Drama, drama, drama…it happens to the best of us! What do you do when you have a conflict with your teams?
How about we let Katie Martin and Jeff Zoul answer this! Both have extensive experience in not only working with education peeps, but have led/managed groups of people, which inevitably? Could lead to conflict!
When I was growing up my dad used to “lock” my best friend and I in the car when we were fighting. We later realized that we were not actually locked in but it was more of a place for us to work it out where he didn’t have to hear it. Kind of genius, actually. To this day we are still great friends and have always been able to work through our issues. This has probably influenced how I tend to handle conflict. My tendency is to confront issues head on to resolve them and move on.
When there is conflict on our staff, whether it is people coming to me with problems or tensions that I notice, I try to acknowledge them and work with individuals to move forward rather than sweep it under the rug. I always talk with individuals to first try and encourage them to work it out together. But when that doesn’t work, I bring them together to facilitate some “crucial conversations.” Recently, I had two team members that were equally passionate but they had very different work styles and ways of approaching the problem and weren’t listening to one another. Instead, they took offense every time that one person did something differently than they would have. We focused on these 3 strategies to improve communication and better work together:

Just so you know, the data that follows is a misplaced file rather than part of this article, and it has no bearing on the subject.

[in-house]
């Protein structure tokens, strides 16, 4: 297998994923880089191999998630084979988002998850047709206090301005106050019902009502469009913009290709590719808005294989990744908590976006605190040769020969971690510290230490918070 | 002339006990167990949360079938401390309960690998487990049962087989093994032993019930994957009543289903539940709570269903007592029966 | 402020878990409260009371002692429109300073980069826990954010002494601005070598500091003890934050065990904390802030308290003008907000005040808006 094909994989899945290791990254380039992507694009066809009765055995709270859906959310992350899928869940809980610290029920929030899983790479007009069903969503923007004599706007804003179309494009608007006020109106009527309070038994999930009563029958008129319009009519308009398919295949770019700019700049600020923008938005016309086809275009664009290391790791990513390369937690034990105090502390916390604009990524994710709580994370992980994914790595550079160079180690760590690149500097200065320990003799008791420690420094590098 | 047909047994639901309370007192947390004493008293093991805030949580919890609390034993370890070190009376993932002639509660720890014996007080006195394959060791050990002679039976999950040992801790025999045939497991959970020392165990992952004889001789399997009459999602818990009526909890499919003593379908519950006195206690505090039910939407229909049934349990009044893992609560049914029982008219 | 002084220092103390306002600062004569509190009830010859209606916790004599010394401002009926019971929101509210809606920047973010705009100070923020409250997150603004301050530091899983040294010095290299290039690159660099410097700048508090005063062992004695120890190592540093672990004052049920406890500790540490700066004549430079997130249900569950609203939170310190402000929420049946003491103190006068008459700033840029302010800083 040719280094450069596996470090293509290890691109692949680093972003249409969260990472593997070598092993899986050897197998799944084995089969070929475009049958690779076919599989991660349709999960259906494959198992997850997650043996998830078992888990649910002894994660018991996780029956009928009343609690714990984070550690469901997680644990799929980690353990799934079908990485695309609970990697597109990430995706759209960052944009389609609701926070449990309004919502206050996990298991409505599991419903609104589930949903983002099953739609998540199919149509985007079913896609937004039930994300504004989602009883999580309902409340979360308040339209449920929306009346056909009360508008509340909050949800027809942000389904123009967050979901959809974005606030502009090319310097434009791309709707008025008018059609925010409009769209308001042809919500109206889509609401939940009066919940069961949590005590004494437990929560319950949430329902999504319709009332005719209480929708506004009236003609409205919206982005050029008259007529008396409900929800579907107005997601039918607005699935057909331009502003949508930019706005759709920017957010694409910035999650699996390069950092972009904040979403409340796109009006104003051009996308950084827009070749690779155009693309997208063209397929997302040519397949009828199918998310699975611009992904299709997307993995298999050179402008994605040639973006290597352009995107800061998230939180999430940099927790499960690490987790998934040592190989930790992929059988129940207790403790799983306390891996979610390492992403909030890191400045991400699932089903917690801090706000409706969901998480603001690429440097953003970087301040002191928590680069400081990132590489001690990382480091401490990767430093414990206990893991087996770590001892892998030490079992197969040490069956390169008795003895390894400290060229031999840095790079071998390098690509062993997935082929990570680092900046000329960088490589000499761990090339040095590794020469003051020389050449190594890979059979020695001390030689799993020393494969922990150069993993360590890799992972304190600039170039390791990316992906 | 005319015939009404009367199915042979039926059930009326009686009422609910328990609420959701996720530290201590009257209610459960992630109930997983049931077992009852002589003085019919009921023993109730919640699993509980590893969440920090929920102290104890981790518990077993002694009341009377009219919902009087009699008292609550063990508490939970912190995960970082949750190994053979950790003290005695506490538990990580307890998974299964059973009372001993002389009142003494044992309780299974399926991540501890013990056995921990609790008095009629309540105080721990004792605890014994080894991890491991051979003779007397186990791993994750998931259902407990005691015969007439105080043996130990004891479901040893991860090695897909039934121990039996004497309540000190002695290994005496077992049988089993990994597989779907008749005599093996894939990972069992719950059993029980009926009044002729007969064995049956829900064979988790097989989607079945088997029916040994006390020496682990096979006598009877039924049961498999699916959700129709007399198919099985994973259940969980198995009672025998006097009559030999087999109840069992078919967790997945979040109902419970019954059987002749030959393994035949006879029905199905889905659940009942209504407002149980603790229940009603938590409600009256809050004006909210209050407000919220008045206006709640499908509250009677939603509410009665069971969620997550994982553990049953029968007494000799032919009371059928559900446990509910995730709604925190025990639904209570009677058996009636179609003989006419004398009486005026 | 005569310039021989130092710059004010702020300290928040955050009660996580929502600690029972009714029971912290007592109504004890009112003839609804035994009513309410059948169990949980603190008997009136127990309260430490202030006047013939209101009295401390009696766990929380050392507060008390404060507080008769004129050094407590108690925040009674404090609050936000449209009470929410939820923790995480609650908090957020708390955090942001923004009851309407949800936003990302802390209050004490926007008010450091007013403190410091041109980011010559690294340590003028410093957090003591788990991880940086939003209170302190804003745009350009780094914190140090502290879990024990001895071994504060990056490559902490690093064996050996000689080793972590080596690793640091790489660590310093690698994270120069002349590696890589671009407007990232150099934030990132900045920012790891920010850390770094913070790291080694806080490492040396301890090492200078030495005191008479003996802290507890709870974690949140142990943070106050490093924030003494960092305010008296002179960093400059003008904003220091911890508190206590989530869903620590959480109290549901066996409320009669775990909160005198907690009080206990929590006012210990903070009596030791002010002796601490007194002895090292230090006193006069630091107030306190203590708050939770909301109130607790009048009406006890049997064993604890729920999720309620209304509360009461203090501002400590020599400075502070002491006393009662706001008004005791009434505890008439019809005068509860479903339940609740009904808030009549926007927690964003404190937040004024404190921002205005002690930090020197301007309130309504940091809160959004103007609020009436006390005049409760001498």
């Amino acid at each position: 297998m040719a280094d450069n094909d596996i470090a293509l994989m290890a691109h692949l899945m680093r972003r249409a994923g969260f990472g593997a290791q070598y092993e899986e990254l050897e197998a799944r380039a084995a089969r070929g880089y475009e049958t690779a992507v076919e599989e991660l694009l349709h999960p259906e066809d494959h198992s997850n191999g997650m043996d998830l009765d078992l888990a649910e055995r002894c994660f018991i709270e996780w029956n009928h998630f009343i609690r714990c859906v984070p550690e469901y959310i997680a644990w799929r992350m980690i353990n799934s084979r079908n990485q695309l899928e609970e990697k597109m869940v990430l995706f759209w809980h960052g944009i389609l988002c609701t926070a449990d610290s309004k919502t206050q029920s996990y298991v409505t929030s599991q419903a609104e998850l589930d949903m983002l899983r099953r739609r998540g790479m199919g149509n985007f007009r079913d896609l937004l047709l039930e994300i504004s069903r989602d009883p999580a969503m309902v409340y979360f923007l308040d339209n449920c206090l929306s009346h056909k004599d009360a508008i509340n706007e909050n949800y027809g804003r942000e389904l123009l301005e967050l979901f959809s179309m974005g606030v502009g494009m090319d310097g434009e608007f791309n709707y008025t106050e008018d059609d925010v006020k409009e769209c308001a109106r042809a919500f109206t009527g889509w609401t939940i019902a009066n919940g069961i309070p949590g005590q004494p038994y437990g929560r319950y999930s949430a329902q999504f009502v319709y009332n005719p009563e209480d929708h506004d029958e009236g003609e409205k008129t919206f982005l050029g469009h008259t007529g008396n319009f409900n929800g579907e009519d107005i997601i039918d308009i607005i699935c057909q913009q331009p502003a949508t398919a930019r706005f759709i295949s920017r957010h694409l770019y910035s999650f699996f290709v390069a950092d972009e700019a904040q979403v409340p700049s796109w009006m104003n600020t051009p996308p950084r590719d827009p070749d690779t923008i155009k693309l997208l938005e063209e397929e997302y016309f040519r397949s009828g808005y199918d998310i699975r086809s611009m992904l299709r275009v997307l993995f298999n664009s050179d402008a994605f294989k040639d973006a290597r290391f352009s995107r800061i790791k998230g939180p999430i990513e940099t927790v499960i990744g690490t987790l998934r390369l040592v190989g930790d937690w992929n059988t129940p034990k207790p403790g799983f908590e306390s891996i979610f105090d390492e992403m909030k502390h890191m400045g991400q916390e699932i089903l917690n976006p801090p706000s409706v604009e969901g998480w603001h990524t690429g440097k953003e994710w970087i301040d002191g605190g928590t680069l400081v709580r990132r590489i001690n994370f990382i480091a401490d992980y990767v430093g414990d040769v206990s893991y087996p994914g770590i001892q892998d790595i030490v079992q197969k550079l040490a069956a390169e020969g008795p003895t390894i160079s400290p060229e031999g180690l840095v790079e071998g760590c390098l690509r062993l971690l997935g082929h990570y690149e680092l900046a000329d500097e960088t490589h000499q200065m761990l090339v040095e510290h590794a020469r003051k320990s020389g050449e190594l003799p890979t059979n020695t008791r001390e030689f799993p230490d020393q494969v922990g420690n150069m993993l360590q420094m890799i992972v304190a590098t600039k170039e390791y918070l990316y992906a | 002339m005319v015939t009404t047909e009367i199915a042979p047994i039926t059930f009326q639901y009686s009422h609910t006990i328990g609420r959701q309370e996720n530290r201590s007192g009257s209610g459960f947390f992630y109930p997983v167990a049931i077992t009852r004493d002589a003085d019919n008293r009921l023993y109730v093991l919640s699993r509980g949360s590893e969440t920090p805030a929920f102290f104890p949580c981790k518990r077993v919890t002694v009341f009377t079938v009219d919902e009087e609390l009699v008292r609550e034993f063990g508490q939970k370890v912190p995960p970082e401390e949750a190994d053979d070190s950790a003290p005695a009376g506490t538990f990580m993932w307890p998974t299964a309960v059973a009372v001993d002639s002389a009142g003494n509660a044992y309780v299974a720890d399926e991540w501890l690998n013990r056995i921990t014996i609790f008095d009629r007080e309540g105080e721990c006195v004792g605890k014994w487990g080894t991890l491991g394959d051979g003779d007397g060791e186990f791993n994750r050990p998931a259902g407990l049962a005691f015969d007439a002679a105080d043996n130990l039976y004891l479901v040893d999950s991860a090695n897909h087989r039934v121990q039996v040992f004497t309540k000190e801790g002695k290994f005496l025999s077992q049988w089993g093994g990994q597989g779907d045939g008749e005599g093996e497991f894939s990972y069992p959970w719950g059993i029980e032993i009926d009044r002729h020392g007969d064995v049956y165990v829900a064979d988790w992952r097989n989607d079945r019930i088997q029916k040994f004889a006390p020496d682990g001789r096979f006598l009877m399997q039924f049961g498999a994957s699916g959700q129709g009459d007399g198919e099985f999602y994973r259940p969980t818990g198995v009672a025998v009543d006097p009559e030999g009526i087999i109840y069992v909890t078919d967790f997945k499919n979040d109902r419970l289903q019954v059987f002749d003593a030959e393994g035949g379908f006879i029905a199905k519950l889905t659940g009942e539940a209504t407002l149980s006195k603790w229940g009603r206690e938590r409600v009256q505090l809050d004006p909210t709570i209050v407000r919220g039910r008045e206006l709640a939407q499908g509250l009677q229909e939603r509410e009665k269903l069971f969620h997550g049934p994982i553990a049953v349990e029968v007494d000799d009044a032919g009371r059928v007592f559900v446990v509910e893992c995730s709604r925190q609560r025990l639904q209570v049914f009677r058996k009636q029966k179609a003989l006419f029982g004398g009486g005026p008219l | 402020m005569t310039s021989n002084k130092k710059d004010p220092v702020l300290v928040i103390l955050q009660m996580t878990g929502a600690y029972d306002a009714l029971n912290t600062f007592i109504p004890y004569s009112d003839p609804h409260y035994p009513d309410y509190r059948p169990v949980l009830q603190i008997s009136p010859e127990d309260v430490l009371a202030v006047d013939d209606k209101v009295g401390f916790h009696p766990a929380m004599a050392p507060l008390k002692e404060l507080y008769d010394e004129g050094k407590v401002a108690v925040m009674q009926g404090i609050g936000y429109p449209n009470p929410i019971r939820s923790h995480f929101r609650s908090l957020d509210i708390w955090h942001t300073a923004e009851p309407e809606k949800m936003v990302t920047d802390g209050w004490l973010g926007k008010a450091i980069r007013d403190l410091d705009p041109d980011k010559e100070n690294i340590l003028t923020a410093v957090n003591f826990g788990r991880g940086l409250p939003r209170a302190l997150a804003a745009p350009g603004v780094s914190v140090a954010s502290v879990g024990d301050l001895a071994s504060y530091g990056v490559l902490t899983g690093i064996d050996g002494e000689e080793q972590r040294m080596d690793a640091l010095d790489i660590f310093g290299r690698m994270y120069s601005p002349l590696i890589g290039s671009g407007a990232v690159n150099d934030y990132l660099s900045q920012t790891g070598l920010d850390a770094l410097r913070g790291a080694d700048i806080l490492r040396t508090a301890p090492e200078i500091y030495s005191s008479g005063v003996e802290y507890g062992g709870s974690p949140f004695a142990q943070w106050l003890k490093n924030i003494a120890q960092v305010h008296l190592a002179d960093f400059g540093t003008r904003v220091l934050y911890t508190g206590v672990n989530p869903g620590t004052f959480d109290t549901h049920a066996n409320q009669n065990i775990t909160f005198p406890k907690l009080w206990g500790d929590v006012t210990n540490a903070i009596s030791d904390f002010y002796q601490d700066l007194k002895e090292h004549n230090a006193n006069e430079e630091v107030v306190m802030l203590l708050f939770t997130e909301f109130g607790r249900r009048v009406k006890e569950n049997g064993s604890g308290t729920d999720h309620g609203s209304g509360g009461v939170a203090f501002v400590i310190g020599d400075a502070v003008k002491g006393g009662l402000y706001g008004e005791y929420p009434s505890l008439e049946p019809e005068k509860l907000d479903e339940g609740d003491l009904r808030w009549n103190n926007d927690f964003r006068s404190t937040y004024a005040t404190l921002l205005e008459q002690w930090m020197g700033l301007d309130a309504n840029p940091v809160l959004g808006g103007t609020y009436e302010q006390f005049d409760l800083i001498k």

- Seek to Understand: Let’s be honest, when people are frustrated or there is conflict, most often it is because they feel misunderstood and/or undervalued. It is important to listen to one another, you don’t have to agree but we owe it to our colleagues to listen to them and ensure that people know they are heard and valued.
- Identify strengths: You don’t have to like everyone, but as professionals we are better if we work together, not against one another. If we focus on what is right with people rather than what is wrong, we can usually find a way to appreciate others and work together. When individuals are aware of what they are good at and leverage their strengths to do their best work, everyone benefits. To collaborate with others, one first must understand themselves and their own strengths and work to understand and leverage the talents of the group to do their best work.